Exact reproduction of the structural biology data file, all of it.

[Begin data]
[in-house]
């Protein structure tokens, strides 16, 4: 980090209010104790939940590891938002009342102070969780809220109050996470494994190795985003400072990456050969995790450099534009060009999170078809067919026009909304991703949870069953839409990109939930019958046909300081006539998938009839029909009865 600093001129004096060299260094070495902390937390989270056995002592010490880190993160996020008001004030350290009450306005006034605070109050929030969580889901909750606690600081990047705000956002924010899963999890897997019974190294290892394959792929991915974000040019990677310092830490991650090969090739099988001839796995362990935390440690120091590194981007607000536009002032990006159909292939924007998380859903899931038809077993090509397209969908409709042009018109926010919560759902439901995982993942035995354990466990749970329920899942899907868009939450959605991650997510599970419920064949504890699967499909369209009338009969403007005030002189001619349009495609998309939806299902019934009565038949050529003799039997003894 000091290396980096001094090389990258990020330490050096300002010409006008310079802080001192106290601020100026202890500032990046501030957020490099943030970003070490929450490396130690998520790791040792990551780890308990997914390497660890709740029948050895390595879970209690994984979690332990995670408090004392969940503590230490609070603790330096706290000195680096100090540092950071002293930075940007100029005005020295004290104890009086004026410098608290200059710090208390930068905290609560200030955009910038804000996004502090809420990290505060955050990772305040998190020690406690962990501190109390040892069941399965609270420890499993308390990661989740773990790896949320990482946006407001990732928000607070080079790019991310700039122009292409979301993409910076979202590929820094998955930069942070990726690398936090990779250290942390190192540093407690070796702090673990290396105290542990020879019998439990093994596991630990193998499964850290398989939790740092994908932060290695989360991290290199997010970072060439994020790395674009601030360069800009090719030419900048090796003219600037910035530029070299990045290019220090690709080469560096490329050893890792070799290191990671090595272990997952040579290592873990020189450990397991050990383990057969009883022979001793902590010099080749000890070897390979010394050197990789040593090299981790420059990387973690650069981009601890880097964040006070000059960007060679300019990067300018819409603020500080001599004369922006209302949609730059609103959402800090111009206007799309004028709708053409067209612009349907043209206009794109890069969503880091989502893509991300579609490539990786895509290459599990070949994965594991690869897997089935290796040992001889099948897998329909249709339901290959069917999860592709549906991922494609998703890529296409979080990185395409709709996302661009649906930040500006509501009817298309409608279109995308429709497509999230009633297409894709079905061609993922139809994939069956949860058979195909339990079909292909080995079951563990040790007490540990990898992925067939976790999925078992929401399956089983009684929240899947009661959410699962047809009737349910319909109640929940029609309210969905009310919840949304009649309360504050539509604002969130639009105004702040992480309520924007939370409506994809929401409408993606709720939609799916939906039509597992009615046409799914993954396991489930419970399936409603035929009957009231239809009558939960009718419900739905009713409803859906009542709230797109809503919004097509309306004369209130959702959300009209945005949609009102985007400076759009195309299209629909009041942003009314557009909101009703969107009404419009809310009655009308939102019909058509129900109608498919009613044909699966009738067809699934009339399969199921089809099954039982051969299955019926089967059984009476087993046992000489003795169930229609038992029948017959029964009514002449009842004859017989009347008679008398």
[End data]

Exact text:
[in-house]
């Protein structure tokens, strides 16, 4: 980090209010104790939940590891938002009342102070969780809220109050996470494994190795985003400072990456050969995790450099534009060009999170078809067919026009909304991703949870069953839409990109939930019958046909300081006539998938009839029909009865 600093001129004096060299260094070495902390937390989270056995002592010490880190993160996020008001004030350290009450306005006034605070109050929030969580889901909750606690600081990047705000956002924010899963999890897997019974190294290892394959792929991915974000040019990677310092830490991650090969090739099988001839796995362990935390440690120091590194981007607000536009002032990006159909292939924007998380859903899931038809077993090509397209969908409709042009018109926010919560759902439901995982993942035995354990466990749970329920899942899907868009939450959605991650997510599970419920064949504890699967499909369209009338009969403007005030002189001619349009495609998309939806299902019934009565038949050529003799039997003894 000091290396980096001094090389990258990020330490050096300002010409006008310079802080001192106290601020100026202890500032990046501030957020490099943030970003070490929450490396130690998520790791040792990551780890308990997914390497660890709740029948050895390595879970209690994984979690332990995670408090004392969940503590230490609070603790330096706290000195680096100090540092950071002293930075940007100029005005020295004290104890009086004026410098608290200059710090208390930068905290609560200030955009910038804000996004502090809420990290505060955050990772305040998190020690406690962990501190109390040892069941399965609270420890499993308390990661989740773990790896949320990482946006407001990732928000607070080079790019991310700039122009292409979301993409910076979202590929820094998955930069942070990726690398936090990779250290942390190192540093407690070796702090673990290396105290542990020879019998439990093994596991630990193998499964850290398989939790740092994908932060290695989360991290290199997010970072060439994020790395674009601030360069800009090719030419900048090796003219600037910035530029070299990045290019220090690709080469560096490329050893890792070799290191990671090595272990997952040579290592873990020189450990397991050990383990057969009883022979001793902590010099080749000890070897390979010394050197990789040593090299981790420059990387973690650069981009601890880097964040006070000059960007060679300019990067300018819409603020500080001599004369922006209302949609730059609103959402800090111009206007799309004028709708053409067209612009349907043209206009794109890069969503880091989502893509991300579609490539990786895509290459599990070949994965594991690869897997089935290796040992001889099948897998329909249709339901290959069917999860592709549906991922494609998703890529296409979080990185395409709709996302661009649906930040500006509501009817298309409608279109995308429709497509999230009633297409894709079905061609993922139809994939069956949860058979195909339990079909292909080995079951563990040790007490540990990898992925067939976790999925078992929401399956089983009684929240899947009661959410699962047809009737349910319909109640929940029609309210969905009310919840949304009649309360504050539509604002969130639009105004702040992480309520924007939370409506994809929401409408993606709720939609799916939906039509597992009615046409799914993954396991489930419970399936409603035929009957009231239809009558939960009718419900739905009713409803859906009542709230797109809503919004097509309306004369209130959702959300009209945005949609009102985007400076759009195309299209629909009041942003009314557009909101009703969107009404419009809310009655009308939102019909058509129900109608498919009613044909699966009738067809699934009339399969199921089809099954039982051969299955019926089967059984009476087993046992000489003795169930229609038992029948017959029964009514002449009842004859017989009347008679008398």